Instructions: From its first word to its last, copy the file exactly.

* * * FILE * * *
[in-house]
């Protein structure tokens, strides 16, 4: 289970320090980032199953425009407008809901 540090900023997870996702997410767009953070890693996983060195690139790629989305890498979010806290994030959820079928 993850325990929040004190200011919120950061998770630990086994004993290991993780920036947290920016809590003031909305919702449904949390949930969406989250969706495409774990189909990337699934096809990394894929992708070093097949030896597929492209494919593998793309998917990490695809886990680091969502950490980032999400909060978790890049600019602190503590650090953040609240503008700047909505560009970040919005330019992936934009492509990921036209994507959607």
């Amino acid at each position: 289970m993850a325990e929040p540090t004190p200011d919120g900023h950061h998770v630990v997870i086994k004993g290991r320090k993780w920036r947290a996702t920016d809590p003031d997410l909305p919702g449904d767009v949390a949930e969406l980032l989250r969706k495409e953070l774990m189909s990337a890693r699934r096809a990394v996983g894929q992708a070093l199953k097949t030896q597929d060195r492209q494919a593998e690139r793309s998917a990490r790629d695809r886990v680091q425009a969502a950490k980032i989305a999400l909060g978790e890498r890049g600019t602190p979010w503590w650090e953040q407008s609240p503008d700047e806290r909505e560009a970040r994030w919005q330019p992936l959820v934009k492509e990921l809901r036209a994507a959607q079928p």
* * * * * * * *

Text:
[in-house]
């Protein structure tokens, strides 16, 4: 289970320090980032199953425009407008809901 540090900023997870996702997410767009953070890693996983060195690139790629989305890498979010806290994030959820079928 993850325990929040004190200011919120950061998770630990086994004993290991993780920036947290920016809590003031909305919702449904949390949930969406989250969706495409774990189909990337699934096809990394894929992708070093097949030896597929492209494919593998793309998917990490695809886990680091969502950490980032999400909060978790890049600019602190503590650090953040609240503008700047909505560009970040919005330019992936934009492509990921036209994507959607």
């Amino acid at each position: 289970m993850a325990e929040p540090t004190p200011d919120g900023h950061h998770v630990v997870i086994k004993g290991r320090k993780w920036r947290a996702t920016d809590p003031d997410l909305p919702g449904d767009v949390a949930e969406l980032l989250r969706k495409e953070l774990m189909s990337a890693r699934r096809a990394v996983g894929q992708a070093l199953k097949t030896q597929d060195r492209q494919a593998e690139r793309s998917a990490r790629d695809r886990v680091q425009a969502a950490k980032i989305a999400l909060g978790e890498r890049g600019t602190p979010w503590w650090e953040q407008s609240p503008d700047e806290r909505e560009a970040r994030w919005q330019p992936l959820v934009k492509e990921l809901r036209a994507a959607q079928p």